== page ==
Evidence. Popa & Salanţă (2014) discussed several historical record evidences of CSI in the form of cases or anecdotal evidence from numerous scholar’s work. On definitions, they brought examples of prior authors concluding that CSI reflects company’s practices of irresponsibility such as corruption, bribery, environmental degradation, social injustice (Lange and Washburn, 2012, and Sanchez-Runde, Nardon and Steers, 2013). Popa & Salanţă, (2014) brought a plethora of oil business companies as examples of what in fact, started as CSR initiatives that clearly unmask an exchange of a good against wrong doing on their business practices. The examples brought by Popa & Salanţă (2014) were from Atlantic Richfield Company (ARCO), Lundin Petroleum, and British Petroleum, were wisely brought to illustrate the connection between CSR and CSI, where most of the time companies like these strategically bring CSR programs as a form of paying back against their business irresponsibility’s.

Analysis. The point brought by Popa & Salanţă (2014) on the practices of some companies on using CSR as a form of vindication against a wrong or misjudgment action, or on the other hand, how these wrong or misjudgment actions can lead to declare a company a CSI practitioner, were nicely substantiated by Popa & Salanţă’s article. One of the three examples brought by Popa & Salanţă (2014) was dramatic and is currently a big story at Europe particularly Sweden (ECOS report, 2010).  ECOS report brings accusations to Lundin Petroleum of misconduct and crimes against humanity as a result of their oil extraction operations in Sudan, Africa. This report triggers a criminal investigation by the Swedish Prosecution Authority which is near to conclusion. In a press release issued by Lundin Petroleum, they publicly notified about the Swedish Prosecution Authority declaration on the liabilities that the company is at risk as part of their investigation into past operations in Sudan from 1997 to 2003 (Lundin Press Release, 2018).  Lundin Petroleum denies the allegations and produced a report on their grounds of their business activities and Sudan with great emphasis on their CSR programs at this country (Lundin Report, 2016).  Even though this story is still at its climax and there is no resolution yet upon Lundin’s responsibility on this issue, one thing is true, this is a perfect example of how some companies pay one bad with one good in a CSI vs CSR context.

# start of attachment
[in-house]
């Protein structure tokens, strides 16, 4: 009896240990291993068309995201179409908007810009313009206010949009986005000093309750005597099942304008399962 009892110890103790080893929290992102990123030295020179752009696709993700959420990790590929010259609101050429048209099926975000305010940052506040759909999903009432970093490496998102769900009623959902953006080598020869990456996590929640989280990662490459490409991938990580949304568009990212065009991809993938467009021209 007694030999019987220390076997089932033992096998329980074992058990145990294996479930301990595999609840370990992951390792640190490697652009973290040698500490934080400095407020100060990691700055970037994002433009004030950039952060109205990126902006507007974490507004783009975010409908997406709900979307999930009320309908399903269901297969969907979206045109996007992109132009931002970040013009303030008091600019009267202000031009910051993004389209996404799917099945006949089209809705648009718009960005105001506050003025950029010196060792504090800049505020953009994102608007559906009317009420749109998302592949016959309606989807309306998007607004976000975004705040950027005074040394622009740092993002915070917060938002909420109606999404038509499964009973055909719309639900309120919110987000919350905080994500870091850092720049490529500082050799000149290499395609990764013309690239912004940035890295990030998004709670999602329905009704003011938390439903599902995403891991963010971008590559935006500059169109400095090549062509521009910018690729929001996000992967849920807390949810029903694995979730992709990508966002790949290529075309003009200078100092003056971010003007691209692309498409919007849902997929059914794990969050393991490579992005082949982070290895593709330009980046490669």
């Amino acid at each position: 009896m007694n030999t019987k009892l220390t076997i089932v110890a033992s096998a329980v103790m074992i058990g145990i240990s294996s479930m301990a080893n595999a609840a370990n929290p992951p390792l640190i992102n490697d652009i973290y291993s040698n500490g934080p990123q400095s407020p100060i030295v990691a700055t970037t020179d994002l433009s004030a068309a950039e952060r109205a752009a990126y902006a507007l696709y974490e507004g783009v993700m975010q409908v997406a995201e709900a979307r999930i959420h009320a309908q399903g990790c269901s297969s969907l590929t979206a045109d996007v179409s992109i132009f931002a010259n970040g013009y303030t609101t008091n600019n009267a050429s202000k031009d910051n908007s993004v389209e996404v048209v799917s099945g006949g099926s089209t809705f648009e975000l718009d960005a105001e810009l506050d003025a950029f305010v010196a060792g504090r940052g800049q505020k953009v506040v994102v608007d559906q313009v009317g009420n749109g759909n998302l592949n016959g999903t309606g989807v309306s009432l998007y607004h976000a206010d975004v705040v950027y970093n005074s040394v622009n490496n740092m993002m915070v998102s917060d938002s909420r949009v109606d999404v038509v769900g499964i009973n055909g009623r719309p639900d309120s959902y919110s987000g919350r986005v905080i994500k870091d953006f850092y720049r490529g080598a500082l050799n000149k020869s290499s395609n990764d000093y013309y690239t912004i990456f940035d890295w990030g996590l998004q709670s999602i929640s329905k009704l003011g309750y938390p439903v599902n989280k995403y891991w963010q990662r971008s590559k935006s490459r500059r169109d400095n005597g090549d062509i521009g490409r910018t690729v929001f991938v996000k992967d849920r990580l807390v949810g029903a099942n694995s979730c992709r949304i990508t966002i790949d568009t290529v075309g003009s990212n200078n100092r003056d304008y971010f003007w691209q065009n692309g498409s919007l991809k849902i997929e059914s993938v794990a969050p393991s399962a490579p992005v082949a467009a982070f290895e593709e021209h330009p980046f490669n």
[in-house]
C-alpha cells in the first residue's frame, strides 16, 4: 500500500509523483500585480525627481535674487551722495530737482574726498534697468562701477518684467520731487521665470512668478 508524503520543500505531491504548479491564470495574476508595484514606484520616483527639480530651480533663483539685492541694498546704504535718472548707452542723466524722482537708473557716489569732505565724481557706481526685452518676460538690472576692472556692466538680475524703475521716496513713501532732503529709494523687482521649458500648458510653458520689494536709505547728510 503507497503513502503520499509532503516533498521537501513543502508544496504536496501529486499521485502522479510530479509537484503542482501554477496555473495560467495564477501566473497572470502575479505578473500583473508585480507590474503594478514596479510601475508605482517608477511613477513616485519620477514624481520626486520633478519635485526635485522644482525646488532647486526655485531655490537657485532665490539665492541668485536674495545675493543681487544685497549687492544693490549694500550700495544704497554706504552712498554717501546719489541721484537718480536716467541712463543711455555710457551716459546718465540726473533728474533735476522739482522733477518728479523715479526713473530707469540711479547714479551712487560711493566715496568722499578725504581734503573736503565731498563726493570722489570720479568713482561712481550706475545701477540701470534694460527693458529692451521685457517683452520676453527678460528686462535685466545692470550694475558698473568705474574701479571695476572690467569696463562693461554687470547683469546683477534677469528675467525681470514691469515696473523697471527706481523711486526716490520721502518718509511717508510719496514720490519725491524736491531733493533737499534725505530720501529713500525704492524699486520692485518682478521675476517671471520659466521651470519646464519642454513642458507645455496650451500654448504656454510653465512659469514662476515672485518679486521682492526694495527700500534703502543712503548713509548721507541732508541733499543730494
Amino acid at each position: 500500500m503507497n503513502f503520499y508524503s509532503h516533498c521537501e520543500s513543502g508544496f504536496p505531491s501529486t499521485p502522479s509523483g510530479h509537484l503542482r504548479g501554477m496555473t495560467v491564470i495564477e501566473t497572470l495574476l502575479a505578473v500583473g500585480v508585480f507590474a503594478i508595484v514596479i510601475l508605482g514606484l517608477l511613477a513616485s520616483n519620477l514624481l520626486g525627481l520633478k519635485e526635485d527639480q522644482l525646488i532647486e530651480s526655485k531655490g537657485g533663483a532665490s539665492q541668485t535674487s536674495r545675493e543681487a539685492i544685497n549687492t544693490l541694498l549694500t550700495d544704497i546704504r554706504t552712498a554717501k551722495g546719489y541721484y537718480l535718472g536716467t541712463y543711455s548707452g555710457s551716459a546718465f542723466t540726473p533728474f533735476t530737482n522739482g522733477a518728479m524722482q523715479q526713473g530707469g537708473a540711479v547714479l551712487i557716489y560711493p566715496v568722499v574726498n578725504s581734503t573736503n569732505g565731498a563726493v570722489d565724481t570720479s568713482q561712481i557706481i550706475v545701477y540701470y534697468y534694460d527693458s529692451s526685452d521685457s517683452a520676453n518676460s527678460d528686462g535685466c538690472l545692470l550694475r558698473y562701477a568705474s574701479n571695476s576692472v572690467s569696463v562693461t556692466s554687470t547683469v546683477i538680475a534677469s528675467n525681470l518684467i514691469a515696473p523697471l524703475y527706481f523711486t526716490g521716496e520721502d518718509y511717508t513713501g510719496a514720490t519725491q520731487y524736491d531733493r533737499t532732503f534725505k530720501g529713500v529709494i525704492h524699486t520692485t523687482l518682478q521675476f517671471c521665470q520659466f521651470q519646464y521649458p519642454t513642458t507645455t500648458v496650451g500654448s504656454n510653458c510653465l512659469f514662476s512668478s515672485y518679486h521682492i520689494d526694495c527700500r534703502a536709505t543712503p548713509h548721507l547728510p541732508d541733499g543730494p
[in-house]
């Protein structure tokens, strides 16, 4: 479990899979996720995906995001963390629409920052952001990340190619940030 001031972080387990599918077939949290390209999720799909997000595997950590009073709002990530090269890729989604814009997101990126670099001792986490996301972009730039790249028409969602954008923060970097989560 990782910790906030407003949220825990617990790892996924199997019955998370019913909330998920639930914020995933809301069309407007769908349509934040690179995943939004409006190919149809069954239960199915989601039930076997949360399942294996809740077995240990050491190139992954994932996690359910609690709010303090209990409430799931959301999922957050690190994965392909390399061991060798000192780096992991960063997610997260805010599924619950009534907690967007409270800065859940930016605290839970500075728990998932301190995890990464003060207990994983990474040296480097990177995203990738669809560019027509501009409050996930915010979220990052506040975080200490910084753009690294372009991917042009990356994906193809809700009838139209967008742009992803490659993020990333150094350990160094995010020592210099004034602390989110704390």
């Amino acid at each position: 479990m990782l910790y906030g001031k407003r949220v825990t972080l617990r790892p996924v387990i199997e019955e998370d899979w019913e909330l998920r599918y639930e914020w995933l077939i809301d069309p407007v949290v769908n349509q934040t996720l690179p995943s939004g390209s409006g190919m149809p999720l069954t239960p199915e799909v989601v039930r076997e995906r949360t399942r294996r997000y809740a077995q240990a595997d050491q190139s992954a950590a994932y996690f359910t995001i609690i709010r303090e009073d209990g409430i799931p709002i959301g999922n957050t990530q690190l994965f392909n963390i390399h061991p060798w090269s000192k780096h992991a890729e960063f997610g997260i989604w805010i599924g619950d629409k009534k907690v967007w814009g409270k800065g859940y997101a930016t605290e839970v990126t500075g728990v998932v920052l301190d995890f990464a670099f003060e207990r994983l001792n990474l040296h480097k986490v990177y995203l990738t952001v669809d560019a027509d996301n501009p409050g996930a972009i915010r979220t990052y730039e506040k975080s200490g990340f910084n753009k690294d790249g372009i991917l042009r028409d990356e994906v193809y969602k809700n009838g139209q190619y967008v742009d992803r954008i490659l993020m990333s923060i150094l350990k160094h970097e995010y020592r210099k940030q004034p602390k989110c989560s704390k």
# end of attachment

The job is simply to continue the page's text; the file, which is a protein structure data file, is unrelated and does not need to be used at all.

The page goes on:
Linking. Popa & Salanţă (2014) paper was nicely written, providing the historical perspective of both CSR and CSI, with multiple examples of anecdotal and prior research nature of the CSI concept. The example they brought on the petroleum cartels where finely targeted for their purpose, as digging a little bit on them can bring light to the importance of the CSI topic, and that the need of research on it is certainly relevant and actual.

Open innovation networks in biopharmaceutical industry, a form of network working that focus on innovation